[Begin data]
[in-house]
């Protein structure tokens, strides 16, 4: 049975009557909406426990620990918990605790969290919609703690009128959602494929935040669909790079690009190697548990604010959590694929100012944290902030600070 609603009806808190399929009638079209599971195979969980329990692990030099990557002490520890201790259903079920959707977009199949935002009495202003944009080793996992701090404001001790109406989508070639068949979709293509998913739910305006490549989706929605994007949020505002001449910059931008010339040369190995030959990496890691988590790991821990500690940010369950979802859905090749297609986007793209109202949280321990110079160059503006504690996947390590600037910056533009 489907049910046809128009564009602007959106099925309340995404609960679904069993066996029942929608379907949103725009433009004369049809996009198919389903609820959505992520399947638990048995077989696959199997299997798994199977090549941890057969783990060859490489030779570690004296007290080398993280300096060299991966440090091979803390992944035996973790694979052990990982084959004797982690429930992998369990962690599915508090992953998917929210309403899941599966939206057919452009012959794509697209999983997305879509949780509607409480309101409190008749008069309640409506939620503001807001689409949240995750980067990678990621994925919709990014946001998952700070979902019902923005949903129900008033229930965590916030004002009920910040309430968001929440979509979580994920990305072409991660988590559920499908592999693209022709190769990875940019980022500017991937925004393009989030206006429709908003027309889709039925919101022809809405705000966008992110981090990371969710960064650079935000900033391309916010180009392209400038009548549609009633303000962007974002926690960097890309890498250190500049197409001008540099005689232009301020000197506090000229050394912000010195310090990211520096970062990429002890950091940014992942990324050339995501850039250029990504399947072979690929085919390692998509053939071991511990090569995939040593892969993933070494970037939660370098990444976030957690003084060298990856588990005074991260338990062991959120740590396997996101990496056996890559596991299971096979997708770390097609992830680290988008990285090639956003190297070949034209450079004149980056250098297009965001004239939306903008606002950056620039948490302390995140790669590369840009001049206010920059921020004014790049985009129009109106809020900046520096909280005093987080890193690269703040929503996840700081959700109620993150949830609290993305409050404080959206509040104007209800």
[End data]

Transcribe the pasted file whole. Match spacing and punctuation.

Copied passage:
[in-house]
């Protein structure tokens, strides 16, 4: 049975009557909406426990620990918990605790969290919609703690009128959602494929935040669909790079690009190697548990604010959590694929100012944290902030600070 609603009806808190399929009638079209599971195979969980329990692990030099990557002490520890201790259903079920959707977009199949935002009495202003944009080793996992701090404001001790109406989508070639068949979709293509998913739910305006490549989706929605994007949020505002001449910059931008010339040369190995030959990496890691988590790991821990500690940010369950979802859905090749297609986007793209109202949280321990110079160059503006504690996947390590600037910056533009 489907049910046809128009564009602007959106099925309340995404609960679904069993066996029942929608379907949103725009433009004369049809996009198919389903609820959505992520399947638990048995077989696959199997299997798994199977090549941890057969783990060859490489030779570690004296007290080398993280300096060299991966440090091979803390992944035996973790694979052990990982084959004797982690429930992998369990962690599915508090992953998917929210309403899941599966939206057919452009012959794509697209999983997305879509949780509607409480309101409190008749008069309640409506939620503001807001689409949240995750980067990678990621994925919709990014946001998952700070979902019902923005949903129900008033229930965590916030004002009920910040309430968001929440979509979580994920990305072409991660988590559920499908592999693209022709190769990875940019980022500017991937925004393009989030206006429709908003027309889709039925919101022809809405705000966008992110981090990371969710960064650079935000900033391309916010180009392209400038009548549609009633303000962007974002926690960097890309890498250190500049197409001008540099005689232009301020000197506090000229050394912000010195310090990211520096970062990429002890950091940014992942990324050339995501850039250029990504399947072979690929085919390692998509053939071991511990090569995939040593892969993933070494970037939660370098990444976030957690003084060298990856588990005074991260338990062991959120740590396997996101990496056996890559596991299971096979997708770390097609992830680290988008990285090639956003190297070949034209450079004149980056250098297009965001004239939306903008606002950056620039948490302390995140790669590369840009001049206010920059921020004014790049985009129009109106809020900046520096909280005093987080890193690269703040929503996840700081959700109620993150949830609290993305409050404080959206509040104007209800």